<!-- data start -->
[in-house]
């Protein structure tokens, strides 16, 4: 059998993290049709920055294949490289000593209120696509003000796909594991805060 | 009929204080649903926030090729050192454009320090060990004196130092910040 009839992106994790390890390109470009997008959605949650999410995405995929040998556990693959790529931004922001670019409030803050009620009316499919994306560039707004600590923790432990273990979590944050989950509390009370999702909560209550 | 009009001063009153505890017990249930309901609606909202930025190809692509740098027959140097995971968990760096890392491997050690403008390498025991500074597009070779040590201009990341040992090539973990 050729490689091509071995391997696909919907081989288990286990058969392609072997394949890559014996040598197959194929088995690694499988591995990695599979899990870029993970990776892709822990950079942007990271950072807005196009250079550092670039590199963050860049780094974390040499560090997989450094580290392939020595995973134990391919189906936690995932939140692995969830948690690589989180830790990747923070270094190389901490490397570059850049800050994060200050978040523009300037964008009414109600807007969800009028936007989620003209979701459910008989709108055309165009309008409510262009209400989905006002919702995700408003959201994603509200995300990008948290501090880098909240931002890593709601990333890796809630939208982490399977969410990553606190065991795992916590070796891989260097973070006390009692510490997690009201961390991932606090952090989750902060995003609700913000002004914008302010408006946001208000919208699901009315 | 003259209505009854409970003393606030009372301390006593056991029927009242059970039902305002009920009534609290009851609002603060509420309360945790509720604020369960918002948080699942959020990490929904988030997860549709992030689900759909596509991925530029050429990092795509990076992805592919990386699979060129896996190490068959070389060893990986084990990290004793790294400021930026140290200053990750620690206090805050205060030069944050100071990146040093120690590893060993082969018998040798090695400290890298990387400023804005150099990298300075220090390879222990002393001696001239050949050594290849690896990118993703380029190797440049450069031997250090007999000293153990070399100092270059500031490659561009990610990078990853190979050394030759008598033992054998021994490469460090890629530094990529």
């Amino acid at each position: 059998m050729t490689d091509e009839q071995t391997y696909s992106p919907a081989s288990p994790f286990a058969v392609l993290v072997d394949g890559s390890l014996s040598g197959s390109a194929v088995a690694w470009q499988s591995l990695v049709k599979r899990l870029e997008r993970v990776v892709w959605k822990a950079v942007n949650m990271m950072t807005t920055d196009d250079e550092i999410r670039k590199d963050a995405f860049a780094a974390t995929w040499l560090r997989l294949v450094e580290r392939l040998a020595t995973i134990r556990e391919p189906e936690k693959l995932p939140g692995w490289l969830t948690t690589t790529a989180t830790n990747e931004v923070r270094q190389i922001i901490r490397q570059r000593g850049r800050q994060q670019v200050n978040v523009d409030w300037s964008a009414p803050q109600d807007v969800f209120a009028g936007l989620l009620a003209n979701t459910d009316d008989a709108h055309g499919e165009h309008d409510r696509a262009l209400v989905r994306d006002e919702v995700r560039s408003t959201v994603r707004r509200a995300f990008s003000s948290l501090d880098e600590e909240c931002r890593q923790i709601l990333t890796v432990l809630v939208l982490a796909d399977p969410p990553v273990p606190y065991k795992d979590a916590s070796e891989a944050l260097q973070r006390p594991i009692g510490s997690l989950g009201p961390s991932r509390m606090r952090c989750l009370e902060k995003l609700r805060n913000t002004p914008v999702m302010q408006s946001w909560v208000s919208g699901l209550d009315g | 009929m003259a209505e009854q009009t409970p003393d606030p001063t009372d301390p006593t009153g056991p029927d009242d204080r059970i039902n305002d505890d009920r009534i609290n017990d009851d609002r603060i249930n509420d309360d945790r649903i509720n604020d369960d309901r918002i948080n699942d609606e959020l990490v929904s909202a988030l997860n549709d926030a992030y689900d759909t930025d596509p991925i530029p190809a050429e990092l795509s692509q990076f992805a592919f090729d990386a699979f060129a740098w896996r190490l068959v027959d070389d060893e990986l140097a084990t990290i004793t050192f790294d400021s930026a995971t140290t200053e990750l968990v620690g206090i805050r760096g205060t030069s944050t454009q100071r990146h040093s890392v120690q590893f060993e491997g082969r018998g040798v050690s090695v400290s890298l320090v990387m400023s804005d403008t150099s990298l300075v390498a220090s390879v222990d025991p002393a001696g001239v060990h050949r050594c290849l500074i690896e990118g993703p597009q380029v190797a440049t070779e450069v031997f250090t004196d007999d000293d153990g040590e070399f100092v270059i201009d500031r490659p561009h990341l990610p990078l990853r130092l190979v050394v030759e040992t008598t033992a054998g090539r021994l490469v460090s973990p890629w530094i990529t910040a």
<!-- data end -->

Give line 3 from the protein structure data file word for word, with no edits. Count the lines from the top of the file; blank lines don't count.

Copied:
């Amino acid at each position: 059998m050729t490689d091509e009839q071995t391997y696909s992106p919907a081989s288990p994790f286990a058969v392609l993290v072997d394949g890559s390890l014996s040598g197959s390109a194929v088995a690694w470009q499988s591995l990695v049709k599979r899990l870029e997008r993970v990776v892709w959605k822990a950079v942007n949650m990271m950072t807005t920055d196009d250079e550092i999410r670039k590199d963050a995405f860049a780094a974390t995929w040499l560090r997989l294949v450094e580290r392939l040998a020595t995973i134990r556990e391919p189906e936690k693959l995932p939140g692995w490289l969830t948690t690589t790529a989180t830790n990747e931004v923070r270094q190389i922001i901490r490397q570059r000593g850049r800050q994060q670019v200050n978040v523009d409030w300037s964008a009414p803050q109600d807007v969800f209120a009028g936007l989620l009620a003209n979701t459910d009316d008989a709108h055309g499919e165009h309008d409510r696509a262009l209400v989905r994306d006002e919702v995700r560039s408003t959201v994603r707004r509200a995300f990008s003000s948290l501090d880098e600590e909240c931002r890593q923790i709601l990333t890796v432990l809630v939208l982490a796909d399977p969410p990553v273990p606190y065991k795992d979590a916590s070796e891989a944050l260097q973070r006390p594991i009692g510490s997690l989950g009201p961390s991932r509390m606090r952090c989750l009370e902060k995003l609700r805060n913000t002004p914008v999702m302010q408006s946001w909560v208000s919208g699901l209550d009315g | 009929m003259a209505e009854q009009t409970p003393d606030p001063t009372d301390p006593t009153g056991p029927d009242d204080r059970i039902n305002d505890d009920r009534i609290n017990d009851d609002r603060i249930n509420d309360d945790r649903i509720n604020d369960d309901r918002i948080n699942d609606e959020l990490v929904s909202a988030l997860n549709d926030a992030y689900d759909t930025d596509p991925i530029p190809a050429e990092l795509s692509q990076f992805a592919f090729d990386a699979f060129a740098w896996r190490l068959v027959d070389d060893e990986l140097a084990t990290i004793t050192f790294d400021s930026a995971t140290t200053e990750l968990v620690g206090i805050r760096g205060t030069s944050t454009q100071r990146h040093s890392v120690q590893f060993e491997g082969r018998g040798v050690s090695v400290s890298l320090v990387m400023s804005d403008t150099s990298l300075v390498a220090s390879v222990d025991p002393a001696g001239v060990h050949r050594c290849l500074i690896e990118g993703p597009q380029v190797a440049t070779e450069v031997f250090t004196d007999d000293d153990g040590e070399f100092v270059i201009d500031r490659p561009h990341l990610p990078l990853r130092l190979v050394v030759e040992t008598t033992a054998g090539r021994l490469v460090s973990p890629w530094i990529t910040a």